All of your scrap wood and paper clippings can be turned into a fuel source that you can use around your home. Distilling wood is an excellent way to turn old scraps in to something useful again. Methanol or wood alcohol is the liquid chemical that wood gives off when it is distilled. It is used in antifreeze and it can be used to produce biodiesel as well.
- A fire pit or propane burner
- A large metal pot with a lid
- Cooking thermometer
- Metal tube
- Wood and paper shavings
- Metal container
Perform this procedure outdoors in a well-ventilated area. Wear protective gear and stand away from the pot while the wood is distilling.
Obtain a heat source for your distilling. This could be a fire pit or a propane or natural gas burner. You can also use an electric burner.
Mount a large pot over the temperature source. Put a thermometer in the pot to track the temperature of the wood and water mixture. The thermometer will be important for making sure the temperature of the mixture stays at the right level throughout the distillation.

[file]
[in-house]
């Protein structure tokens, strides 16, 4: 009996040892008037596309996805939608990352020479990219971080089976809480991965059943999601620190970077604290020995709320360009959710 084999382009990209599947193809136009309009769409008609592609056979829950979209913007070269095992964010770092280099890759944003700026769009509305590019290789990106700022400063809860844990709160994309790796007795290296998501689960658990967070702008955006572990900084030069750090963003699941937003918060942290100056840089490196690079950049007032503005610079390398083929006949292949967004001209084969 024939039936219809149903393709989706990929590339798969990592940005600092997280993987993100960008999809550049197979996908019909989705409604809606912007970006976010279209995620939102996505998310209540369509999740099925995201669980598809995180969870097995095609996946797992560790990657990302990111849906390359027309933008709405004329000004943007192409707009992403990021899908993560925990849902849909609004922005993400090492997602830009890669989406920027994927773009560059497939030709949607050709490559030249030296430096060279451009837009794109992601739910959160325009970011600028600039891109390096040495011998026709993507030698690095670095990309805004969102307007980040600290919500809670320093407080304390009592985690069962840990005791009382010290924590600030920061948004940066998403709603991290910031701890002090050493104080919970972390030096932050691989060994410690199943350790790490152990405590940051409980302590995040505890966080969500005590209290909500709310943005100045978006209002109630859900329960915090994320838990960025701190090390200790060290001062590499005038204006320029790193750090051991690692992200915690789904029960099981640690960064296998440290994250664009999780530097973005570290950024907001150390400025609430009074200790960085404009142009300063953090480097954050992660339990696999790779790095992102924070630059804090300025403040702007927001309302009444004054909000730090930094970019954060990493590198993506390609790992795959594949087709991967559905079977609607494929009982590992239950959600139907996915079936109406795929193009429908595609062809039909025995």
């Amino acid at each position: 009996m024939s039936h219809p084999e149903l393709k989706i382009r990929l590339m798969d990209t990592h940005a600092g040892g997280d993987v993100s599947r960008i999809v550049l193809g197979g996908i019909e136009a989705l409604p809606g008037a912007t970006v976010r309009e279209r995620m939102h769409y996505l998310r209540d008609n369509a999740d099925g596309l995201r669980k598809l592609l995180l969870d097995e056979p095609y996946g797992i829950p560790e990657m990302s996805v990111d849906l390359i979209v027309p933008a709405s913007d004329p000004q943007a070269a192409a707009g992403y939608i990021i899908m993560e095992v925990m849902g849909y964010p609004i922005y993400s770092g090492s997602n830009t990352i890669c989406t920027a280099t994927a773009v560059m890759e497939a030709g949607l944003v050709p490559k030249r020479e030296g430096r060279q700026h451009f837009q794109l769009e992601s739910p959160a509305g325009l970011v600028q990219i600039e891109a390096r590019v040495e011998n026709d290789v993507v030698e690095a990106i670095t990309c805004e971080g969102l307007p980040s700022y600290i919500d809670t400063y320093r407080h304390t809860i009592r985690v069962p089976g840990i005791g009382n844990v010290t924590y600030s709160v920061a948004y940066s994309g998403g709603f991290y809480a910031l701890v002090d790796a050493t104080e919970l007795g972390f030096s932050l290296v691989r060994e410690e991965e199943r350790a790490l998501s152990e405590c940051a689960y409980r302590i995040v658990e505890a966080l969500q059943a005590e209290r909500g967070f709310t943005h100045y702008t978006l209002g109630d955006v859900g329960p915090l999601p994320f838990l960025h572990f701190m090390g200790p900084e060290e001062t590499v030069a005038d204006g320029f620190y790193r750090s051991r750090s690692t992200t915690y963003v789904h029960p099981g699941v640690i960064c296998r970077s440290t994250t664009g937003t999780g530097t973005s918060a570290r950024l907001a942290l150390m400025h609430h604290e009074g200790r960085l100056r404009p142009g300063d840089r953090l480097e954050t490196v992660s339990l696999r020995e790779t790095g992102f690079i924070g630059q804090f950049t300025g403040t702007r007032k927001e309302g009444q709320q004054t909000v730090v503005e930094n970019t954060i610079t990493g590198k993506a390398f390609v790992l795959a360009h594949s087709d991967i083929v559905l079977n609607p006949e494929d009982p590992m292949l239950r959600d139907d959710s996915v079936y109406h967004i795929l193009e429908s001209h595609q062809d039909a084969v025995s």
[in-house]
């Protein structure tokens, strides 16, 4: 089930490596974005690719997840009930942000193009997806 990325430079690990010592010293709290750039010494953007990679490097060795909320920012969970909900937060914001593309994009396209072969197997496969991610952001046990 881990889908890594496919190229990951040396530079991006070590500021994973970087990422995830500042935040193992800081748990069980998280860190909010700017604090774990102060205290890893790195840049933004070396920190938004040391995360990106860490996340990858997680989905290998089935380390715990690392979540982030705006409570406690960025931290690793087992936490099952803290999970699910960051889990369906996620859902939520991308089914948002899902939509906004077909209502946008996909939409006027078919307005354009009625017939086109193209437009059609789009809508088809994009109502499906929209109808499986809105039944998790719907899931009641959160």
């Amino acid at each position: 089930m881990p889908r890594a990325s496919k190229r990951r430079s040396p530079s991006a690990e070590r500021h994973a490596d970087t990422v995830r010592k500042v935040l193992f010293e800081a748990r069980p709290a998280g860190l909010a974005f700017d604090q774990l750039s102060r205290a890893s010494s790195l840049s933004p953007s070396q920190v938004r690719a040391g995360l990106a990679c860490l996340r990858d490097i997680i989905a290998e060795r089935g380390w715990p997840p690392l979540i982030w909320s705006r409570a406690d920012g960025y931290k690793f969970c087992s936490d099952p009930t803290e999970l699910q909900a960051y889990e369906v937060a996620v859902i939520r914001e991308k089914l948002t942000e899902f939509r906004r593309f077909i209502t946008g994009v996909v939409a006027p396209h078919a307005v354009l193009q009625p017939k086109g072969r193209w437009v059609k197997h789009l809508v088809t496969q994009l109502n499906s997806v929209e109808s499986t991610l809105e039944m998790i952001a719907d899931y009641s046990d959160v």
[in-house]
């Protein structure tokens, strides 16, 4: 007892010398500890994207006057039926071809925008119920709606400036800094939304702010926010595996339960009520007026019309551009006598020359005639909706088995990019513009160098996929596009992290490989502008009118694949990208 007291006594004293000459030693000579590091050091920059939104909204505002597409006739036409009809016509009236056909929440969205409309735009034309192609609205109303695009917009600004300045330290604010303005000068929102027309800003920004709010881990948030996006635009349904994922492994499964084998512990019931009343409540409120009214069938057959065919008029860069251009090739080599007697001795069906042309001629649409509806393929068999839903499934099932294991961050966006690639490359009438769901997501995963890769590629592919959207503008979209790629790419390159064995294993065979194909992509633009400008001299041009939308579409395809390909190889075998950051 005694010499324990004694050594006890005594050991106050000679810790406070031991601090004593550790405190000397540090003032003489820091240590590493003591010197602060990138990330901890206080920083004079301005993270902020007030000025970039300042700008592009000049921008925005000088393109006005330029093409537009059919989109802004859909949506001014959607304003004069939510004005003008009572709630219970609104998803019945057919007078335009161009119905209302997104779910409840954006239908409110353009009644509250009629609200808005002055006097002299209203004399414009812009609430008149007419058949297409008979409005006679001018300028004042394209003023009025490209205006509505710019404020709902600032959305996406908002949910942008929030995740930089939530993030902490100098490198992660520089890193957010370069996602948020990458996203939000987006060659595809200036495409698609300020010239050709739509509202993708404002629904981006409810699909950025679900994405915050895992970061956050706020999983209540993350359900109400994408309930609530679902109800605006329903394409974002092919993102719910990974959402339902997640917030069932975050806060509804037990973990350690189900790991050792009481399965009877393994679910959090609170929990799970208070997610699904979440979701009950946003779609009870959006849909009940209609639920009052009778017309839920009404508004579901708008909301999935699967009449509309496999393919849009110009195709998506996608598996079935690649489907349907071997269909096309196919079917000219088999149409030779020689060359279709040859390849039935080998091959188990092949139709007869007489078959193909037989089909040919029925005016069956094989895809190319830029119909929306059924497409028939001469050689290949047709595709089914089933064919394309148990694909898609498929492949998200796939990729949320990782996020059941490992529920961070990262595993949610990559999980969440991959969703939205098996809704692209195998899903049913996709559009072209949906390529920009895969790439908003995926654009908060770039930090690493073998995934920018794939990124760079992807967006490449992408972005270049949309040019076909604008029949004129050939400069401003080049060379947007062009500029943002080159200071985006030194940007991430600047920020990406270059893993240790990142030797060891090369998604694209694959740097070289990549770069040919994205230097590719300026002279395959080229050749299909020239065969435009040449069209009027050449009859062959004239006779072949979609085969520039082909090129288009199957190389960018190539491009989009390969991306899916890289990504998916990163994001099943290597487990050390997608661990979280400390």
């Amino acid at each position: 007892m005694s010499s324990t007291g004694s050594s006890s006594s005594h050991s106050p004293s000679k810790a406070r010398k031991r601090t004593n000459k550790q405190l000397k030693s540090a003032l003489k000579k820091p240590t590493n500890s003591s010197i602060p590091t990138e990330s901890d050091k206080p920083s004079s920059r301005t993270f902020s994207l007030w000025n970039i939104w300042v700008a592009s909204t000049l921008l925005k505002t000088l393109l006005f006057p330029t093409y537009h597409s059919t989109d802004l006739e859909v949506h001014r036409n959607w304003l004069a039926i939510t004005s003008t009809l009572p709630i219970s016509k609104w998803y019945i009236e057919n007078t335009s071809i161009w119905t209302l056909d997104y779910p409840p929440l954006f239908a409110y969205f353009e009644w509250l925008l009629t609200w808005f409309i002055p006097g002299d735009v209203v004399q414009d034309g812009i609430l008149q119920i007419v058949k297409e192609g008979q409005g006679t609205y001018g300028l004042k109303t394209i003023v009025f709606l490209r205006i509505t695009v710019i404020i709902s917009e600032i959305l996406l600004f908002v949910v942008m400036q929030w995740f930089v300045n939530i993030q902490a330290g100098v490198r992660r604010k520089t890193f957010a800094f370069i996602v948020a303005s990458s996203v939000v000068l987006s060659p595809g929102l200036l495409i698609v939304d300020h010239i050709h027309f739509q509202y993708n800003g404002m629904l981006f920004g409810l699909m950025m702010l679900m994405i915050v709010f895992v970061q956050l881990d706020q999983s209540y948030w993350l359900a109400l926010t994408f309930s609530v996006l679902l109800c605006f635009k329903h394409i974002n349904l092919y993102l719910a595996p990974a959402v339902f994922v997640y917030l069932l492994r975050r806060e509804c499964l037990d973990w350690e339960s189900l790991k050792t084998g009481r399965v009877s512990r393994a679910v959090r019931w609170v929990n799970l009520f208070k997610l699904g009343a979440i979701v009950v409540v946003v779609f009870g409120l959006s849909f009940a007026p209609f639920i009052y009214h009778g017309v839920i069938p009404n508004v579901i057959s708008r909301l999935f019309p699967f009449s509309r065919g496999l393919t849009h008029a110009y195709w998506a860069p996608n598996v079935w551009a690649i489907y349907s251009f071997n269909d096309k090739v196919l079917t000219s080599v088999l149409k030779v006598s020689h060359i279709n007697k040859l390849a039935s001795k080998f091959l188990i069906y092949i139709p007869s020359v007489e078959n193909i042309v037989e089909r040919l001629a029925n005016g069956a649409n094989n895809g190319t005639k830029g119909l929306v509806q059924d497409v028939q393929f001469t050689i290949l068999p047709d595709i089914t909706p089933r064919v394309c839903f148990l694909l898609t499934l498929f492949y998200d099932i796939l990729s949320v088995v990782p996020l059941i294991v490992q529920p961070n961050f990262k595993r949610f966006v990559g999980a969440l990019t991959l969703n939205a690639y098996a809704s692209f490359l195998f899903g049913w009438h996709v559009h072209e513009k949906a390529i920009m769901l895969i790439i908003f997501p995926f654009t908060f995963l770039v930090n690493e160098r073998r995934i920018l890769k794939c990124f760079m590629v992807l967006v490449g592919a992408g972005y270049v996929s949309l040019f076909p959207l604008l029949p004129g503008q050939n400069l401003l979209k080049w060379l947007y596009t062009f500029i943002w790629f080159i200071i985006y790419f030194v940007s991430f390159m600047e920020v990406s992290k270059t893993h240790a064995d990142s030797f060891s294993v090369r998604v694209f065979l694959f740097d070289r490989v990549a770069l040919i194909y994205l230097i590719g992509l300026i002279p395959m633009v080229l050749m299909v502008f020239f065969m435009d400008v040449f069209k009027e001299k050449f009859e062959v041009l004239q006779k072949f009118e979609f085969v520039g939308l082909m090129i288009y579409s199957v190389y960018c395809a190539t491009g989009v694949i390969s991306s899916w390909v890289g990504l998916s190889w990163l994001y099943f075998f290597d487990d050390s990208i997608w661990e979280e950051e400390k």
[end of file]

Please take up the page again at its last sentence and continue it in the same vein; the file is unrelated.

Obtain a condenser tube and drill a hole in the lid of your pot that is sized to the tube. A condenser tube is a metal tube that the alcohol travels through as it evaporates. Attach the condenser tube to your lid.
Attach the other end of your condenser to an additional pot or bucket that will serve as your holding container. Ensure that this container is covered to prevent the loss of alcohol.
Place your wood shavings in to the pot and fill with water. Heat it until you reach 78.3 degrees Celsius and keep it at that temperature. As the wood breaks down, it will release alcohol into the condenser tube and slowly drip down into your holding container. You can distill the alcohol again to improve its purity.
Things You'll Need
- Perform this procedure outdoors in a well-ventilated area.
- Wear protective gear and stand away from the pot while the wood is distilling.
About the Author
Located in New York State, Benjamin Skinner has been writing technology and health articles since 2008. He has worked with large companies such as Women’s Forum and Great Leap Studios. Skinner has more than six years of experience in the construction industry and understands the inner workings of buildings. He holds a Bachelor of Arts in English literature from Syracuse University.